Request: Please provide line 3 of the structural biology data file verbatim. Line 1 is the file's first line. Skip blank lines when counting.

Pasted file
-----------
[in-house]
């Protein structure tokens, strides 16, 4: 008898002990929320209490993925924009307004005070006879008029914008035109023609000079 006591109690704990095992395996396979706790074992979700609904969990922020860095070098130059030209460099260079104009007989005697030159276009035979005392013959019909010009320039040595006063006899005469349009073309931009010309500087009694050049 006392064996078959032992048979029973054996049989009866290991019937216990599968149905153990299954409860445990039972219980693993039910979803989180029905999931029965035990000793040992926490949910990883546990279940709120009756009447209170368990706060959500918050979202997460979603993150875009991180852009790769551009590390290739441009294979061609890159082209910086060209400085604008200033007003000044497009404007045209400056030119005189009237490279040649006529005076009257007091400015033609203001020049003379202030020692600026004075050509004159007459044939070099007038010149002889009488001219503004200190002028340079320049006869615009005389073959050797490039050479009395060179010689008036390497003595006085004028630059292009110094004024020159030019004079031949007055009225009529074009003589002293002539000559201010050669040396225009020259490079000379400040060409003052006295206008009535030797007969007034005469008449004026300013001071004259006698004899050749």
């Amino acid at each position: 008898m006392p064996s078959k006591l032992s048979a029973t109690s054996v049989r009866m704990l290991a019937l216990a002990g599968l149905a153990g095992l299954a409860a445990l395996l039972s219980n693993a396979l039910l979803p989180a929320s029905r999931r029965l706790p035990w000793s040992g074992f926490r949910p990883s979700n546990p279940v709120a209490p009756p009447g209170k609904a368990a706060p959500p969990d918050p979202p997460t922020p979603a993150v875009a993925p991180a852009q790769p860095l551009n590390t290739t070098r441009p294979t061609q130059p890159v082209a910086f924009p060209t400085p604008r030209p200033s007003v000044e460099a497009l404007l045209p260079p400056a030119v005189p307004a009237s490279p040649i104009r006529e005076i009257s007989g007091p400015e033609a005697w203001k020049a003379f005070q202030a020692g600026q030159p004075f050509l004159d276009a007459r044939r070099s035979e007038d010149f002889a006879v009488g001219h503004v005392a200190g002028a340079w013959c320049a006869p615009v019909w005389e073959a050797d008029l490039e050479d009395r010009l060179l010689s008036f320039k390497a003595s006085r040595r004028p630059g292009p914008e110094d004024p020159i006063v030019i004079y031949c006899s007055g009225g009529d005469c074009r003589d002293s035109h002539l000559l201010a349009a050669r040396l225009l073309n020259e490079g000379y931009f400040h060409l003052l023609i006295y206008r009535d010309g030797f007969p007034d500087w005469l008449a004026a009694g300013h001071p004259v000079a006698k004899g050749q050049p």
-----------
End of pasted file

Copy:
């Amino acid at each position: 008898m006392p064996s078959k006591l032992s048979a029973t109690s054996v049989r009866m704990l290991a019937l216990a002990g599968l149905a153990g095992l299954a409860a445990l395996l039972s219980n693993a396979l039910l979803p989180a929320s029905r999931r029965l706790p035990w000793s040992g074992f926490r949910p990883s979700n546990p279940v709120a209490p009756p009447g209170k609904a368990a706060p959500p969990d918050p979202p997460t922020p979603a993150v875009a993925p991180a852009q790769p860095l551009n590390t290739t070098r441009p294979t061609q130059p890159v082209a910086f924009p060209t400085p604008r030209p200033s007003v000044e460099a497009l404007l045209p260079p400056a030119v005189p307004a009237s490279p040649i104009r006529e005076i009257s007989g007091p400015e033609a005697w203001k020049a003379f005070q202030a020692g600026q030159p004075f050509l004159d276009a007459r044939r070099s035979e007038d010149f002889a006879v009488g001219h503004v005392a200190g002028a340079w013959c320049a006869p615009v019909w005389e073959a050797d008029l490039e050479d009395r010009l060179l010689s008036f320039k390497a003595s006085r040595r004028p630059g292009p914008e110094d004024p020159i006063v030019i004079y031949c006899s007055g009225g009529d005469c074009r003589d002293s035109h002539l000559l201010a349009a050669r040396l225009l073309n020259e490079g000379y931009f400040h060409l003052l023609i006295y206008r009535d010309g030797f007969p007034d500087w005469l008449a004026a009694g300013h001071p004259v000079a006698k004899g050749q050049p």